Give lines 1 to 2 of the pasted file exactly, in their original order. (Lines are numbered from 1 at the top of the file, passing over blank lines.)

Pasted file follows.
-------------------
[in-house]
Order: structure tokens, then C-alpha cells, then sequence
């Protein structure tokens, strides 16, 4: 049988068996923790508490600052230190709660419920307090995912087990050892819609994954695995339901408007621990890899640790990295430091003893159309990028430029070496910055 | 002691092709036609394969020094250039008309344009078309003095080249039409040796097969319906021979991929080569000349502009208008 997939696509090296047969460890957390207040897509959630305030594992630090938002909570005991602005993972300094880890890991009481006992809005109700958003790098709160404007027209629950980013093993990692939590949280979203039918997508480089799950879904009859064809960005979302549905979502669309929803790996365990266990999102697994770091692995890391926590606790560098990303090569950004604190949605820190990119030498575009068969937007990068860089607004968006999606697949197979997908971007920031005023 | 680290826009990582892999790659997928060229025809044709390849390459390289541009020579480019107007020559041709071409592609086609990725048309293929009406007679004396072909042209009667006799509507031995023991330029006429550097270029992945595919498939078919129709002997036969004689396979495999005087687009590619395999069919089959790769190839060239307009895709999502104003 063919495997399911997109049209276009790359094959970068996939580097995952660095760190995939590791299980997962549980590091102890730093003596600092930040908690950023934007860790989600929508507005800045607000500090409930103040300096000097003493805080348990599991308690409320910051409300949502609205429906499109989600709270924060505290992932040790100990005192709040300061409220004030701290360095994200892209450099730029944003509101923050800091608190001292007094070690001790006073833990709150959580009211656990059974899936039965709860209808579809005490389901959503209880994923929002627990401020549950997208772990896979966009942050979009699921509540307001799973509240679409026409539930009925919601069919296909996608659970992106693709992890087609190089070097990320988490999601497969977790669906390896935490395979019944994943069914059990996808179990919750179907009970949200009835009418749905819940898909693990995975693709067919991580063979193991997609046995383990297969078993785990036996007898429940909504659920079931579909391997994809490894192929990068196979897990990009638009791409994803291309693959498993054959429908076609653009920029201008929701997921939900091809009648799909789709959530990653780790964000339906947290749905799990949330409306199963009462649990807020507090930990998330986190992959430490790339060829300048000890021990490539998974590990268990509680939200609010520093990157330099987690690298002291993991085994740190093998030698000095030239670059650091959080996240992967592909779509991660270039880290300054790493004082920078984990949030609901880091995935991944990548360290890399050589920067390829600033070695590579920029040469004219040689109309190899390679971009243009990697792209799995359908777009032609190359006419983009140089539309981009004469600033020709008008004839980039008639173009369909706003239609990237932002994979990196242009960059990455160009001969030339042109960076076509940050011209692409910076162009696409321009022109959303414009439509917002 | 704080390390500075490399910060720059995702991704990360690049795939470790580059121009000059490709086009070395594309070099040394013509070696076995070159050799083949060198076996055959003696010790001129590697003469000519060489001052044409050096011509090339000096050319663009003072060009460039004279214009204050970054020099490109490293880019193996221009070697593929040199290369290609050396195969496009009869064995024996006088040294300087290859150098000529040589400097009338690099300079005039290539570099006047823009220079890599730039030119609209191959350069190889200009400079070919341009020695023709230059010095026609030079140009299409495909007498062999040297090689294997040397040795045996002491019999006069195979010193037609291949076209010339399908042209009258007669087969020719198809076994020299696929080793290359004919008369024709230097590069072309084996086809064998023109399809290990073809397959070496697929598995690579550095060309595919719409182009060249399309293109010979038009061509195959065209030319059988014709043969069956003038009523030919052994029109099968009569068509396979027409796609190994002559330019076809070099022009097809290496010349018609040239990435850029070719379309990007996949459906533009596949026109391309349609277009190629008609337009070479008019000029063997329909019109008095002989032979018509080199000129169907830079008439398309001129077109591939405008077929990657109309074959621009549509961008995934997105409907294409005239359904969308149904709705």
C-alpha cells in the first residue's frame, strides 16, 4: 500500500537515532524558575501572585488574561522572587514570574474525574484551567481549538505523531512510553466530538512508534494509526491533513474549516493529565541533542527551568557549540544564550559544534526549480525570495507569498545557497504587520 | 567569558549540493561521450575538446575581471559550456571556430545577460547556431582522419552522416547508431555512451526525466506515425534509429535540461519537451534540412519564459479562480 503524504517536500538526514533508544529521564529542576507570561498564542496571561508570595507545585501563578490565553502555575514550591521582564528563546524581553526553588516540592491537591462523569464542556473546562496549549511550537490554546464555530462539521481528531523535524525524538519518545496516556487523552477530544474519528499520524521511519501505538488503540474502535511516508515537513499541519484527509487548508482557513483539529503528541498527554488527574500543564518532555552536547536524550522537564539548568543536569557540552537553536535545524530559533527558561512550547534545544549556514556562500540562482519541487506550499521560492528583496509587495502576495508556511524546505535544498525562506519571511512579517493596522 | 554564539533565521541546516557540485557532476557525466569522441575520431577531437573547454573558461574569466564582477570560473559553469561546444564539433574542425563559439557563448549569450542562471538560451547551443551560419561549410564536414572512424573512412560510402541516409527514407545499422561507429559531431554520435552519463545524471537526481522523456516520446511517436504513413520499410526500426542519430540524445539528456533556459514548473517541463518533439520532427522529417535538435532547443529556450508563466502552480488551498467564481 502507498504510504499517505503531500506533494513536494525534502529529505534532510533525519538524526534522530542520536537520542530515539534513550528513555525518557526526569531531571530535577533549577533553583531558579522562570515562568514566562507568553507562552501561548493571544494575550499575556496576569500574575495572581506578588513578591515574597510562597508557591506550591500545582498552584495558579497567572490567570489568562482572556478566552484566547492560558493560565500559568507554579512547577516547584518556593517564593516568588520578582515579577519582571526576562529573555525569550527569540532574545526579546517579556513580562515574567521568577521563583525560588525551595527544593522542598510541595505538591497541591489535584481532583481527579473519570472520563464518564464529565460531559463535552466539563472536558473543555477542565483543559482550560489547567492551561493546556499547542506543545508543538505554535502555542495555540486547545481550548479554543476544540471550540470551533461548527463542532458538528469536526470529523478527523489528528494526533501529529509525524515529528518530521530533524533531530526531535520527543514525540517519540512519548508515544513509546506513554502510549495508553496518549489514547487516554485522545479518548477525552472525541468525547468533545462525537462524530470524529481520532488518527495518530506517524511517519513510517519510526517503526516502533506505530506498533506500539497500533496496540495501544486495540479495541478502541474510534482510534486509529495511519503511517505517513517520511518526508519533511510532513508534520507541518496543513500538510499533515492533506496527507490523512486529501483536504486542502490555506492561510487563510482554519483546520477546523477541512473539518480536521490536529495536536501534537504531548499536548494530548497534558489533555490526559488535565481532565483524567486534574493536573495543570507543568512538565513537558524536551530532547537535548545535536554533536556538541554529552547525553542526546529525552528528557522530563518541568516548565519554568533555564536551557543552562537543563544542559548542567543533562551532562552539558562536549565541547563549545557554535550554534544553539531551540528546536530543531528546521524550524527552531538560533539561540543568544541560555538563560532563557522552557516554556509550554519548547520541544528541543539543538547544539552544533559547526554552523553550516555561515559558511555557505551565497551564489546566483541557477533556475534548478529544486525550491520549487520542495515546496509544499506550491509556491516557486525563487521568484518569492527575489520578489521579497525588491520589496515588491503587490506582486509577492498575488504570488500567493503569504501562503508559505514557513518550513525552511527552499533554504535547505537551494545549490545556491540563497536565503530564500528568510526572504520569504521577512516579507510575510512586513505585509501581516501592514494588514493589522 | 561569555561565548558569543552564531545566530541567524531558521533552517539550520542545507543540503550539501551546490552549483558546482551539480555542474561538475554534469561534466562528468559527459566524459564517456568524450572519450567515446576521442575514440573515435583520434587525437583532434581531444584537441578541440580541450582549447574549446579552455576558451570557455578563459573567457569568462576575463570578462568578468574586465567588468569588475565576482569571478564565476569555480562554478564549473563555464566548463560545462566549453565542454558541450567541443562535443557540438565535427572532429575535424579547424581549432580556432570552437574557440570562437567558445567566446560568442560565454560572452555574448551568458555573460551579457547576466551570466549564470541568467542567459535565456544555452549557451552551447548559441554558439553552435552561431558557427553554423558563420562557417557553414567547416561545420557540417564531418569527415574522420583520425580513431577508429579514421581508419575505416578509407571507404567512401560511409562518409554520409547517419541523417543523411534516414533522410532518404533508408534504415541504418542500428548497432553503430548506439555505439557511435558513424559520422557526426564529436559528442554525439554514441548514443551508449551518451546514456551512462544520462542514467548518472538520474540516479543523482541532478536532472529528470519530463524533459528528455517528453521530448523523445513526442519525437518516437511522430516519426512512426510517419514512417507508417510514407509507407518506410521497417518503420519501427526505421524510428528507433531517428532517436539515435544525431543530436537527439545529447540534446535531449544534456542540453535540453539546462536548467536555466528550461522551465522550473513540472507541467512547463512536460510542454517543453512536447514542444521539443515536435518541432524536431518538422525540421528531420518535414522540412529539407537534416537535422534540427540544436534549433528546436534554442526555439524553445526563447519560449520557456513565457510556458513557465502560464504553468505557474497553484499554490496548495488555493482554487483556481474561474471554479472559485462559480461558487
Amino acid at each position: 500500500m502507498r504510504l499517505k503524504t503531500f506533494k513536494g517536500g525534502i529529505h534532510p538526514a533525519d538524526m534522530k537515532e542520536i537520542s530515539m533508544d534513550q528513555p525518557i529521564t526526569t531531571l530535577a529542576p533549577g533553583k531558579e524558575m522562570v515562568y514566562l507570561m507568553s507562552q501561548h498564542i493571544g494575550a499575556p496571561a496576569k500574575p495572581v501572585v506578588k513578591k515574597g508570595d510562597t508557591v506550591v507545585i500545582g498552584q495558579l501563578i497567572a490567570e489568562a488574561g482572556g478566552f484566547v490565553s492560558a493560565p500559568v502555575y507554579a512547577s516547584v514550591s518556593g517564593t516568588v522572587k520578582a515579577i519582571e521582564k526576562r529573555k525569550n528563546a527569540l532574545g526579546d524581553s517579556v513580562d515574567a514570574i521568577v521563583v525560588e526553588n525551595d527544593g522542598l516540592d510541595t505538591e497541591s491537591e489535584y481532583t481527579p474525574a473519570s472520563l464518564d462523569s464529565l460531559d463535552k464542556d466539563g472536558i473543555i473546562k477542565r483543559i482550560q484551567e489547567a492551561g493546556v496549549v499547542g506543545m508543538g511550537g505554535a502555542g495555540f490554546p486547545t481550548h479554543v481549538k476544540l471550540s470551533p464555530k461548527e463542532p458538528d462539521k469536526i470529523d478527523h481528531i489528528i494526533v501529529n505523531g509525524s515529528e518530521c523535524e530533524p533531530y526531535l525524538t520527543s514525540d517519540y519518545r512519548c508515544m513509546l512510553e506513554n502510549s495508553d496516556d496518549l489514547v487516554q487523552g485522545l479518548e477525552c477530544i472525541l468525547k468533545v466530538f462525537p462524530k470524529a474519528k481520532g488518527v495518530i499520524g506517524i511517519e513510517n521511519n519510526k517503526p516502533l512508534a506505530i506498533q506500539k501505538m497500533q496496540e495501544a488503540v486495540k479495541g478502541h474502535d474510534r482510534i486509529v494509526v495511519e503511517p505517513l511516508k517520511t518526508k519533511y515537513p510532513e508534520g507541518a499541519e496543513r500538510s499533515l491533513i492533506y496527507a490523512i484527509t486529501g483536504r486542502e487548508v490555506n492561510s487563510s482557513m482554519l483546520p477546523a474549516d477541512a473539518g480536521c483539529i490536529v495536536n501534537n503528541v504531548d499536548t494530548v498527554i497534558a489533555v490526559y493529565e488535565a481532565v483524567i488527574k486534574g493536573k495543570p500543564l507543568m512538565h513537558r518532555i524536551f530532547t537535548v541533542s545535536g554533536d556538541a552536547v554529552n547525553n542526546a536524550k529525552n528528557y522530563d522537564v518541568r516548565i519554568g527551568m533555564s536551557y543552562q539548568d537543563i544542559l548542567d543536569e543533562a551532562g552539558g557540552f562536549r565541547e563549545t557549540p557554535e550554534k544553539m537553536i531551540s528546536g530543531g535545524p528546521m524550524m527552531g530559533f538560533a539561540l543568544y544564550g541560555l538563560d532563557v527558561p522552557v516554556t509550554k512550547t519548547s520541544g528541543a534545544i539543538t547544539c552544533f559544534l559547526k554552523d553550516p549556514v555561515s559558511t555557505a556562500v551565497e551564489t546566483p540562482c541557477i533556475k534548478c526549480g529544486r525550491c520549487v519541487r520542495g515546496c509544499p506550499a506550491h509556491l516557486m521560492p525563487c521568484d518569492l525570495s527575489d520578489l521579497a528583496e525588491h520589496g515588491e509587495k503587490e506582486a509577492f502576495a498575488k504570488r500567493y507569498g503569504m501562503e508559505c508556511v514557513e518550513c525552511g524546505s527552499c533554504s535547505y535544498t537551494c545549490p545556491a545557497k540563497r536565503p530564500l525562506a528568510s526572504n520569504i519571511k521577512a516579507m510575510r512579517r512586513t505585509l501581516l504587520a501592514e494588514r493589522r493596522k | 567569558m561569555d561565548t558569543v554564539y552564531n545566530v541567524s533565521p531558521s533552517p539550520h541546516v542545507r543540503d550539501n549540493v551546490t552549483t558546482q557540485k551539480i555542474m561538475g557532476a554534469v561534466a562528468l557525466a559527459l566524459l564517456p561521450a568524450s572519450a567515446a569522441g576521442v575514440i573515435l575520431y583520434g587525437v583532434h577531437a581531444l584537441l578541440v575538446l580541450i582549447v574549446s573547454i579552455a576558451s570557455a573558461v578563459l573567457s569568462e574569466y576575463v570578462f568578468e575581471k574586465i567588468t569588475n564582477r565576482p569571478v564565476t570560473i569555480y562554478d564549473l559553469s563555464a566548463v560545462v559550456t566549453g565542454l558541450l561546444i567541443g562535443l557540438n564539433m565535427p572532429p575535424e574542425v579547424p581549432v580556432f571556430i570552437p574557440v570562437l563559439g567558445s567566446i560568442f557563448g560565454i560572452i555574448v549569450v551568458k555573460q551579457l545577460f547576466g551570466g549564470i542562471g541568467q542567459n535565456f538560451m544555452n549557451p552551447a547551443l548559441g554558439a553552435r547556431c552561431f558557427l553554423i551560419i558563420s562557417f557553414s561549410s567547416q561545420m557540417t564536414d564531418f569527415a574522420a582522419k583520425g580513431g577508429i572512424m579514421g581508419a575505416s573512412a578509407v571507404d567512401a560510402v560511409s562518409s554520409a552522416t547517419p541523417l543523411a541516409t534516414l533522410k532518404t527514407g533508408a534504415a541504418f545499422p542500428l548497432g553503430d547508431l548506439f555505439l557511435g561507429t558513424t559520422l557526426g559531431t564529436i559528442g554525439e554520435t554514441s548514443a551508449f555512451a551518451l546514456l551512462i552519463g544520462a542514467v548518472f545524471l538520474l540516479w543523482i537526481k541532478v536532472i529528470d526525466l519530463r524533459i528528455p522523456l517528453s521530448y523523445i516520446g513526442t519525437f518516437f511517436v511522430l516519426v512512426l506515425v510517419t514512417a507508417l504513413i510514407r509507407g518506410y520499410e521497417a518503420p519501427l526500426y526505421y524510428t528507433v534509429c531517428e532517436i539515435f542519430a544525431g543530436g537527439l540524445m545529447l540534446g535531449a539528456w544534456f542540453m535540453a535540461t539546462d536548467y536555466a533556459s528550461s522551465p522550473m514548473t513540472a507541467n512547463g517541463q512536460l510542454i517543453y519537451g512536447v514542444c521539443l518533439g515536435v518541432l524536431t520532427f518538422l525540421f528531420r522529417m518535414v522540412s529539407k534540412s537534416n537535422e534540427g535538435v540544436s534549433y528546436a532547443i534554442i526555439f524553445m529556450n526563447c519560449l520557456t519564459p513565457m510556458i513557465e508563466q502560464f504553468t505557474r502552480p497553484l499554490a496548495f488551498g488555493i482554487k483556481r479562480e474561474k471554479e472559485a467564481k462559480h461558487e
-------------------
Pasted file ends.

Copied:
[in-house]
Order: structure tokens, then C-alpha cells, then sequence